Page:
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From Michael McCandless <>
Subject Re: SynonymFilter, FST, and Aho-Corasick algorithm
Date Thu, 12 Jul 2012 22:09:47 GMT
Some responses below:

Mike McCandless

On Thu, Jul 12, 2012 at 11:08 AM, Smiley, David W. <> wrote:
> Hello.
>   I'm embarking on developing code similar to the SynonymFilter but which merely needs
to record out of band to the analysis where there is matching text in the input tokens to
the corpus in the FST.  I'm calling this a "keyword tagger" in which I shove text through
it and when it's done it tells me at what offsets there is a match to a corpus of keyword
& phrases, and to what keywords/phrases they were exactly.  It doesn't have to inject
or modify the token stream because the results of this are going elsewhere.  Although, it
would be a fine approach to only omit the "tags" as I call them as a way of consuming the
results, but I'm not indexing them so it doesn't matter.
>   I noticed the following TODOs at the start:
> // TODO: maybe we should resolve token -> wordID then run
> // FST on wordIDs, for better perf?
> I intend on doing this since my matching keyword/phrases are often more than one word,
and I expect this will save memory and be faster.

Be sure to test this is really faster: you'll need to add a step to
resolve word -> id (eg via hashmap) which may net/net add cost because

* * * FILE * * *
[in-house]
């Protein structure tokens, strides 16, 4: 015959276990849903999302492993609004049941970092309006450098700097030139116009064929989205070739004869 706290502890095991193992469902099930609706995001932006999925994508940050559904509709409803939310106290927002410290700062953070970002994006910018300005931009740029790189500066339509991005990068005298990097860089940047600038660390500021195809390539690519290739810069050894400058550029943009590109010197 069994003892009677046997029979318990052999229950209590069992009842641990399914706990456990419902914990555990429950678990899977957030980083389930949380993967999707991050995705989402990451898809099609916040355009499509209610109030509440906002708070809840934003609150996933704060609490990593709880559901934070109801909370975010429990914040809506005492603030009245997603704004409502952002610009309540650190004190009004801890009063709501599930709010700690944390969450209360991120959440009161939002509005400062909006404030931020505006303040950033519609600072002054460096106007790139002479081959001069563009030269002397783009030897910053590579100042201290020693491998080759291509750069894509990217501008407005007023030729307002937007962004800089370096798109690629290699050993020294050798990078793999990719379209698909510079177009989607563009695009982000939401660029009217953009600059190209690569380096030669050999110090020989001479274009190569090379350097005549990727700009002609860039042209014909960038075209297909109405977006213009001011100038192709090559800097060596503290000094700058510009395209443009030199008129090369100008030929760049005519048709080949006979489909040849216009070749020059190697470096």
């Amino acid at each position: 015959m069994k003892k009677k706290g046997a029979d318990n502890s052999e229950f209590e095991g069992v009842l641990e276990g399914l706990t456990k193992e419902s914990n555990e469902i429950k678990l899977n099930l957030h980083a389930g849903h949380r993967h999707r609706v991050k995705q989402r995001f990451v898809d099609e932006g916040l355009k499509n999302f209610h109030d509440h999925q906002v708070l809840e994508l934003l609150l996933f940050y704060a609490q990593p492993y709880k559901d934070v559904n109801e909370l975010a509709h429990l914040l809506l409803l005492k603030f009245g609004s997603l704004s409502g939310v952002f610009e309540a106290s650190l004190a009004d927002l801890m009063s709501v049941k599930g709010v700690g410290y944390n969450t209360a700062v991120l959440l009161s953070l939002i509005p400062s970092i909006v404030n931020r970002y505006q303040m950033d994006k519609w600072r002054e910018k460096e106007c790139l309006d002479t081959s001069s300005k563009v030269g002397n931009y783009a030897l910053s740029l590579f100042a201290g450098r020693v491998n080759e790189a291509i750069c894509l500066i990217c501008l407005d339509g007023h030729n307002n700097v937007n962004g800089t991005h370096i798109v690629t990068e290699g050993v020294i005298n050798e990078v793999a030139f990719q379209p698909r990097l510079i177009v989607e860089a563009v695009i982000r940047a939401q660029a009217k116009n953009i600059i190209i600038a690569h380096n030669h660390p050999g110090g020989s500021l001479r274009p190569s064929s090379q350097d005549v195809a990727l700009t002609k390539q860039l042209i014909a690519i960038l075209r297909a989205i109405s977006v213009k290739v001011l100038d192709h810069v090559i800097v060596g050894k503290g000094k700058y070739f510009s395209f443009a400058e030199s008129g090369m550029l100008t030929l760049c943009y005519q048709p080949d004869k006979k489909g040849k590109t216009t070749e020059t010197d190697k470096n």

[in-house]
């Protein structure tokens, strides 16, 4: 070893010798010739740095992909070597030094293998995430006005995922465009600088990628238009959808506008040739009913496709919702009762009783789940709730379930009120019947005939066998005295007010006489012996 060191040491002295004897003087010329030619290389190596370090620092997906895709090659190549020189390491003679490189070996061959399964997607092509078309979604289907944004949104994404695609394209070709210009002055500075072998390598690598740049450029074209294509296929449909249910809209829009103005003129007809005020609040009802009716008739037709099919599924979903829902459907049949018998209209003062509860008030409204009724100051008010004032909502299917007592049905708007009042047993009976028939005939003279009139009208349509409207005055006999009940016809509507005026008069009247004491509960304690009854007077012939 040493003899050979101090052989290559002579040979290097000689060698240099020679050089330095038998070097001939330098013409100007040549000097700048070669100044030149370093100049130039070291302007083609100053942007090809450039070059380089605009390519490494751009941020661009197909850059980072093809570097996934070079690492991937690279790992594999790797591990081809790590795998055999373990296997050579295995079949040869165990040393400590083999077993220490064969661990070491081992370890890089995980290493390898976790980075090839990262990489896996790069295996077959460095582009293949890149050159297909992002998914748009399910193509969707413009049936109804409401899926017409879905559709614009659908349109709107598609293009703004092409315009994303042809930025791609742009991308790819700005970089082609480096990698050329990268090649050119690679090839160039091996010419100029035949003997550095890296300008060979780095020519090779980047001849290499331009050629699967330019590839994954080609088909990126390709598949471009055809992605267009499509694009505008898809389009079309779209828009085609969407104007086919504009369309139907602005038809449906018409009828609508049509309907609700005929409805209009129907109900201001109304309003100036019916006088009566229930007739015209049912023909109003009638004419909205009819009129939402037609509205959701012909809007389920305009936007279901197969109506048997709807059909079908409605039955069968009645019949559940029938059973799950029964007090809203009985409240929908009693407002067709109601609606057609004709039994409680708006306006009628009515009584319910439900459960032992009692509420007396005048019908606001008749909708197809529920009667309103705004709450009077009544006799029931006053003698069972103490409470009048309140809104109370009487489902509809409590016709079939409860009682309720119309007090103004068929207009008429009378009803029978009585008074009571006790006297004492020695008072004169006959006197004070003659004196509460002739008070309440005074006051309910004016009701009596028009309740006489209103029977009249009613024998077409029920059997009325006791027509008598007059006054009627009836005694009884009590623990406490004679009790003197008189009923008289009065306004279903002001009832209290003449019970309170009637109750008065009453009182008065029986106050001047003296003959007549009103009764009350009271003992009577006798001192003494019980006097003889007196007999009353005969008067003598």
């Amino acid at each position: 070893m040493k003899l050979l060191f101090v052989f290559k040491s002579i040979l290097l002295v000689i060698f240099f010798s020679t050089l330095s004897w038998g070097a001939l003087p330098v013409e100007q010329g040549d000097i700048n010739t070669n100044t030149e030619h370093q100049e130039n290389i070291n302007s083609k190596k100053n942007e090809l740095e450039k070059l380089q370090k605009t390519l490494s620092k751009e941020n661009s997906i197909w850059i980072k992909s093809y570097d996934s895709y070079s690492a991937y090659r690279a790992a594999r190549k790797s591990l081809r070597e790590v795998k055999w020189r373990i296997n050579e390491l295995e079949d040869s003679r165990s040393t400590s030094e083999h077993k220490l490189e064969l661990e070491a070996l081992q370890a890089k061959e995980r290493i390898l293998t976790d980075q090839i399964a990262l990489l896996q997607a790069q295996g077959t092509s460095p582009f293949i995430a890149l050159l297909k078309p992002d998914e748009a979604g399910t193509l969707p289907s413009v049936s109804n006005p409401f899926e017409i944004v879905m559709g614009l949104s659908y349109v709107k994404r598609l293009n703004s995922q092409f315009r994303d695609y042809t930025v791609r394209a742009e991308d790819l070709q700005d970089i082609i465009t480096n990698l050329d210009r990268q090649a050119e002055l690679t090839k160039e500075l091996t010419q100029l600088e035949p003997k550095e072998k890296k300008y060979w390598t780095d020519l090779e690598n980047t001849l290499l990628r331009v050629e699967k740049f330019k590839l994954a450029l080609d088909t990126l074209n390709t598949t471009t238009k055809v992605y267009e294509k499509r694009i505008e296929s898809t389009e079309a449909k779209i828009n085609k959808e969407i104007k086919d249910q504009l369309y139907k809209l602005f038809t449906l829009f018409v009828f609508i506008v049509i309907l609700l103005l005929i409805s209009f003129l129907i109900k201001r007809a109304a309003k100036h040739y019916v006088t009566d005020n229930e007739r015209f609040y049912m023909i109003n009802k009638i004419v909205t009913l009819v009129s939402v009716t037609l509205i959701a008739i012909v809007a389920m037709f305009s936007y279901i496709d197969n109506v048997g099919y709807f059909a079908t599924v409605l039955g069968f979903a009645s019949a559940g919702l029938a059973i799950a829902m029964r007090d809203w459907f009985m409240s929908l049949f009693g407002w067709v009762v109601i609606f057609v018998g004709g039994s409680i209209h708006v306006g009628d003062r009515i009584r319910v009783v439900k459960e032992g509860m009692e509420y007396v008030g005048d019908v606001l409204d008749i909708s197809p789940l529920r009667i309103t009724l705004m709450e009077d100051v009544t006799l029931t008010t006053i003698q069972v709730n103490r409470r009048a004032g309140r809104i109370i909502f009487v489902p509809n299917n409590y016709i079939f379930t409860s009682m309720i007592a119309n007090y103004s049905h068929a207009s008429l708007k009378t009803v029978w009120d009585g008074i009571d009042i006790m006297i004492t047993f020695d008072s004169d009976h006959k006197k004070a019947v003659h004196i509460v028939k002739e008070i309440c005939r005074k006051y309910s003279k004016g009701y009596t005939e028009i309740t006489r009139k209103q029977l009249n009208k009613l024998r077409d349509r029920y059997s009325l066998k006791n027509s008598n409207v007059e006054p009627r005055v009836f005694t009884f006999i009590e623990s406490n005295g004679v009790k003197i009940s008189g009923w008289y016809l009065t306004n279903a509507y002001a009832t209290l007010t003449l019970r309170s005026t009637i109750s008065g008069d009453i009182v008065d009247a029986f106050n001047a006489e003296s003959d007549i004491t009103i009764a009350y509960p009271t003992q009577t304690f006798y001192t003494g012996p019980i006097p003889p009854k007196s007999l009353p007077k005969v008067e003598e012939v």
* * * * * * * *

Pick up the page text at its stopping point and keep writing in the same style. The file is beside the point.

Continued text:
the FST can incrementally (quickly) determine a word doesn't exist
with a given prefix.  FST can also do better sharing (less RAM) of
shared prefixes/suffixes.

> // TODO: a more efficient approach would be Aho/Corasick's
> // algorithm
> //
> // It improves over the current approach here
> // because it does not fully re-start matching at every
> // token.  For example if one pattern is "a b c x"
> // and another is "b c d" and the input is "a b c d", on
> // trying to parse "a b c x" but failing when you got to x,
> // rather than starting over again your really should
> // immediately recognize that "b c d" matches at the next
> // input.  I suspect this won't matter that much in
> // practice, but it's possible on some set of synonyms it
> // will.  We'd have to modify Aho/Corasick to enforce our
> // conflict resolving (eg greedy matching) because that algo
> // finds all matches.  This really amounts to adding a .*
> // closure to the FST and then determinizing it.
> Could someone please clarify how the problem in the example above is to be fixed?  At
the end it states how to solve it, but I don't know how to do that and I'm not sure if there
is anything more to it since after all if it's as easy as that last sentence sounds then it
would have been done already ;-)

The FSTs we create are not "malleable" so implementing what that crazy
comment says would not be easy.

However, there is a cool paper that Robert found:

That I think does not require heavily modifying the minimal FST (just
augmenting it w/ additional arcs that you follow on failure to match).
 I think it's basically Aho Corasick, done as an FST (which eg you can
then compose with other FSTs to compile a chain of replacements into a
single FST ... at least this was my quick understanding).

Still, I would first try the obvious approach (use FST the way
SynFilter does) and see if it's fast enough.  I think Aho Corasick
only really matters if your patterns have high overlap after shifting
(eg aaaab and aaaaab).

Mike McCandless

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